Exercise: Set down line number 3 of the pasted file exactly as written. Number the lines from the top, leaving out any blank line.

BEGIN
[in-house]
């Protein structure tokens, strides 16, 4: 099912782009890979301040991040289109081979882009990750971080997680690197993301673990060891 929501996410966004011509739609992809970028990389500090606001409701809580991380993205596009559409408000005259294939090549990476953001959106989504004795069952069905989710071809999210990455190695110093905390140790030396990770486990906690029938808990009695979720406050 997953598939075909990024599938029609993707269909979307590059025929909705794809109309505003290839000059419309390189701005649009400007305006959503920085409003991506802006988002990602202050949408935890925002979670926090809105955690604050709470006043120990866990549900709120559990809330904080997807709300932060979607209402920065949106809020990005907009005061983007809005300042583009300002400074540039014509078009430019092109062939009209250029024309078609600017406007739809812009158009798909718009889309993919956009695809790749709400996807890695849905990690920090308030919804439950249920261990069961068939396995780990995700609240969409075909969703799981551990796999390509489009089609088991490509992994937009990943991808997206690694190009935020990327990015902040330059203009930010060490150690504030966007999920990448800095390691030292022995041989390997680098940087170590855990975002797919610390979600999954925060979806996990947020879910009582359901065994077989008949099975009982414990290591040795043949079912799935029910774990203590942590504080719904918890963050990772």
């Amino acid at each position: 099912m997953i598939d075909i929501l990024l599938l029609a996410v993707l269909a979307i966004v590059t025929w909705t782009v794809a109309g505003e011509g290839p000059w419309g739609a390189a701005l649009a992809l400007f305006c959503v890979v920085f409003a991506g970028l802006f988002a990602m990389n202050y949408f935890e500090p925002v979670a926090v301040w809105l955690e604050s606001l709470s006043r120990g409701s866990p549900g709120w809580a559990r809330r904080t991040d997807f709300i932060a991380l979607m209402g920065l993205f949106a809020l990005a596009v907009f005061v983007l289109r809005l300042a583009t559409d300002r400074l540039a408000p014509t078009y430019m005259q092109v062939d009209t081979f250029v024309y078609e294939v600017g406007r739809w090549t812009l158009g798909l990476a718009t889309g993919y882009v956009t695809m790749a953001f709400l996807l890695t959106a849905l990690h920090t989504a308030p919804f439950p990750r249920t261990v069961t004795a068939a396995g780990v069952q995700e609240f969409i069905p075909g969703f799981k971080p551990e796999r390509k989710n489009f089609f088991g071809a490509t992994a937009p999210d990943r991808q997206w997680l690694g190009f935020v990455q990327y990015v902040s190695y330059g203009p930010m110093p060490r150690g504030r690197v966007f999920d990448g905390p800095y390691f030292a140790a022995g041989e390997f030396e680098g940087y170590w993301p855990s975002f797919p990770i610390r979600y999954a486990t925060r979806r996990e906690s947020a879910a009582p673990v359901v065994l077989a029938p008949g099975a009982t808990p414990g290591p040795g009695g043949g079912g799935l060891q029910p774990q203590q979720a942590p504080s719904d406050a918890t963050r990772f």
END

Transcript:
């Amino acid at each position: 099912m997953i598939d075909i929501l990024l599938l029609a996410v993707l269909a979307i966004v590059t025929w909705t782009v794809a109309g505003e011509g290839p000059w419309g739609a390189a701005l649009a992809l400007f305006c959503v890979v920085f409003a991506g970028l802006f988002a990602m990389n202050y949408f935890e500090p925002v979670a926090v301040w809105l955690e604050s606001l709470s006043r120990g409701s866990p549900g709120w809580a559990r809330r904080t991040d997807f709300i932060a991380l979607m209402g920065l993205f949106a809020l990005a596009v907009f005061v983007l289109r809005l300042a583009t559409d300002r400074l540039a408000p014509t078009y430019m005259q092109v062939d009209t081979f250029v024309y078609e294939v600017g406007r739809w090549t812009l158009g798909l990476a718009t889309g993919y882009v956009t695809m790749a953001f709400l996807l890695t959106a849905l990690h920090t989504a308030p919804f439950p990750r249920t261990v069961t004795a068939a396995g780990v069952q995700e609240f969409i069905p075909g969703f799981k971080p551990e796999r390509k989710n489009f089609f088991g071809a490509t992994a937009p999210d990943r991808q997206w997680l690694g190009f935020v990455q990327y990015v902040s190695y330059g203009p930010m110093p060490r150690g504030r690197v966007f999920d990448g905390p800095y390691f030292a140790a022995g041989e390997f030396e680098g940087y170590w993301p855990s975002f797919p990770i610390r979600y999954a486990t925060r979806r996990e906690s947020a879910a009582p673990v359901v065994l077989a029938p008949g099975a009982t808990p414990g290591p040795g009695g043949g079912g799935l060891q029910p774990q203590q979720a942590p504080s719904d406050a918890t963050r990772f």